Two Australian natural wonders at risk of losing UNESCO status today

Two of Australia’s most high-profile protected areas face threats to their status as World Heritage Sites at a UNESCO meeting starting Sunday in Doha, Qatar. The Great Barrier Reef and the Tasmanian Wilderness—one of the last expanses of temperate wilderness in the world that covers nearly 20 percent of the southern island state—are under question. Climate change, coral-eating crown-of-thorns starfish, agricultural runoff and rampant coastal development linked to mining have put the health of the Great Barrier Reef in danger. UNESCO would like its status downgraded to “World Heritage in Danger.” The Tasmanian forests, on the other hand, may be downgraded because Prime Minister Tony Abbott has requested as much. He believes too much forest is locked up, and favours more access for loggers. Abbott would like UNESCO to remove its World Heritage status for 74,000 hectares of the 1.4 million hectare in the area. It’s the first time a developed country has asked for a delisting.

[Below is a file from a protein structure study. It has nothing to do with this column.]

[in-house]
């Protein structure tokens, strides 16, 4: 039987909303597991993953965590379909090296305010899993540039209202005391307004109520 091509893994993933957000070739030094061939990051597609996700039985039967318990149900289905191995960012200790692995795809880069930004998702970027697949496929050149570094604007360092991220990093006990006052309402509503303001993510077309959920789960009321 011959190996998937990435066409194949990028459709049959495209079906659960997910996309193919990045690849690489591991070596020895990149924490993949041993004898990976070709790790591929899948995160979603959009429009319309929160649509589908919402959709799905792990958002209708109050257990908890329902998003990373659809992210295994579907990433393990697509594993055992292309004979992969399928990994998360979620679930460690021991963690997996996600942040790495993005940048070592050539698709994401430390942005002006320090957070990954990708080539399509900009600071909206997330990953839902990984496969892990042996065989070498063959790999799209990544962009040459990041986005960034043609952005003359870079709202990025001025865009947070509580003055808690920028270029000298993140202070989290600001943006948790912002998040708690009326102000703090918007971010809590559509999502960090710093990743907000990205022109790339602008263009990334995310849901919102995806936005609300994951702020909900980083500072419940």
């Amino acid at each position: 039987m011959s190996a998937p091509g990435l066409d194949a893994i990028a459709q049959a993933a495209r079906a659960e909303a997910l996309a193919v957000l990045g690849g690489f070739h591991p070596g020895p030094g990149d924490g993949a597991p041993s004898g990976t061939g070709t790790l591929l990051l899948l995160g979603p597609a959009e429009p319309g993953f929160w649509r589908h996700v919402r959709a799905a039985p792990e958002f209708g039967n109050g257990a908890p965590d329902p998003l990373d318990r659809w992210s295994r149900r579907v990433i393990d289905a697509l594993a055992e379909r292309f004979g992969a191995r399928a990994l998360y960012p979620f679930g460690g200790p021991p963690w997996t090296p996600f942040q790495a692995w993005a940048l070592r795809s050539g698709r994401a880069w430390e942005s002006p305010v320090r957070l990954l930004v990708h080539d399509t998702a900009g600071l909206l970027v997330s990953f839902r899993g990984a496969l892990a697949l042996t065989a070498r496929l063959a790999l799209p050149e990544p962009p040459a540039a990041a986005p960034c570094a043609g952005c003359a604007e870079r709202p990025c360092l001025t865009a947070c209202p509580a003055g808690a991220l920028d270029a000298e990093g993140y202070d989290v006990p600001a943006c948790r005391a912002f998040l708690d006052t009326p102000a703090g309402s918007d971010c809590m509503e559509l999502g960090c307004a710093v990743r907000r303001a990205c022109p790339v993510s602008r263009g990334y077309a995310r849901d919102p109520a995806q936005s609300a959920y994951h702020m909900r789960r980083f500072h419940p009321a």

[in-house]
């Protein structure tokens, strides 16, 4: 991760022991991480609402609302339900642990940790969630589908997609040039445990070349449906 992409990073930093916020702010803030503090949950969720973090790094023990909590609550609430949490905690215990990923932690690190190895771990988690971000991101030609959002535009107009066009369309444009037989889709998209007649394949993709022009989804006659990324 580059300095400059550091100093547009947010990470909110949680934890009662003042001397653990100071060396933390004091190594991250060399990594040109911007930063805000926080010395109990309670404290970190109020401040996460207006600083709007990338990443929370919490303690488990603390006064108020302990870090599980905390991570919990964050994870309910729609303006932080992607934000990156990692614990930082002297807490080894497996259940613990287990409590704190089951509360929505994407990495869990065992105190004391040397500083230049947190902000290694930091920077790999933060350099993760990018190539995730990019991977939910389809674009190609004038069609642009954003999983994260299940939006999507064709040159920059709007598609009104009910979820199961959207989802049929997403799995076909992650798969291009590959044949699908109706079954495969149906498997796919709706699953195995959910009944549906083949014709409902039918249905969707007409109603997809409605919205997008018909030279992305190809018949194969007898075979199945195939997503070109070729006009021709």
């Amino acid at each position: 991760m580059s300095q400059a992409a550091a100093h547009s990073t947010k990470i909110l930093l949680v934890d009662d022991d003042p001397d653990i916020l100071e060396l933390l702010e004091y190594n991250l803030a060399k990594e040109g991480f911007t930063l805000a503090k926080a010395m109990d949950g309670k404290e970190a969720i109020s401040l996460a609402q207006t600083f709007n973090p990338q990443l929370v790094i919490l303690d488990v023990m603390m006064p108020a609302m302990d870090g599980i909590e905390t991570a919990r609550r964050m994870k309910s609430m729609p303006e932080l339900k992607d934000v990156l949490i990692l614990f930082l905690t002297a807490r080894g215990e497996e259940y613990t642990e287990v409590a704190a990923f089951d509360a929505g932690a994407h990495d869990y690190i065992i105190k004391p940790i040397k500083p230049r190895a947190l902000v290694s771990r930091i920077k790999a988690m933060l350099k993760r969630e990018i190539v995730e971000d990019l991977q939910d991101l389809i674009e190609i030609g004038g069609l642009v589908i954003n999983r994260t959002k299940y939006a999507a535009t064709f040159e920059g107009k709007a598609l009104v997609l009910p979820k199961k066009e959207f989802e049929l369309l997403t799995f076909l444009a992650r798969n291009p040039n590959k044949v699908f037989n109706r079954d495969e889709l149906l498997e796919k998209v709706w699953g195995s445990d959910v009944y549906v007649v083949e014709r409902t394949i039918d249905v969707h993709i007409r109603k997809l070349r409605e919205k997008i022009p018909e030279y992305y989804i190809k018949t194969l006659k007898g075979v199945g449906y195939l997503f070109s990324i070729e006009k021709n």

Logging World Heritage forests is as reckless as using the Grand Canyon as a garbage dump, knocking down the Sydney Opera House for harbourside apartments or selling the Eiffel Tower for scrap.

Vica Bayley, Wilderness Society spokesman

Queensland state Environment Minister Andrew Powell, who released a report Thursday on water quality that he will take to the Doha meeting, said he was confident a downgrade of the Great Barrier Reef could be avoided. Work to reduce outbreaks of the crown-of-thorns starfish is being tackled, as is reducing nutrient and sediment runoff from land-clearing and agriculture.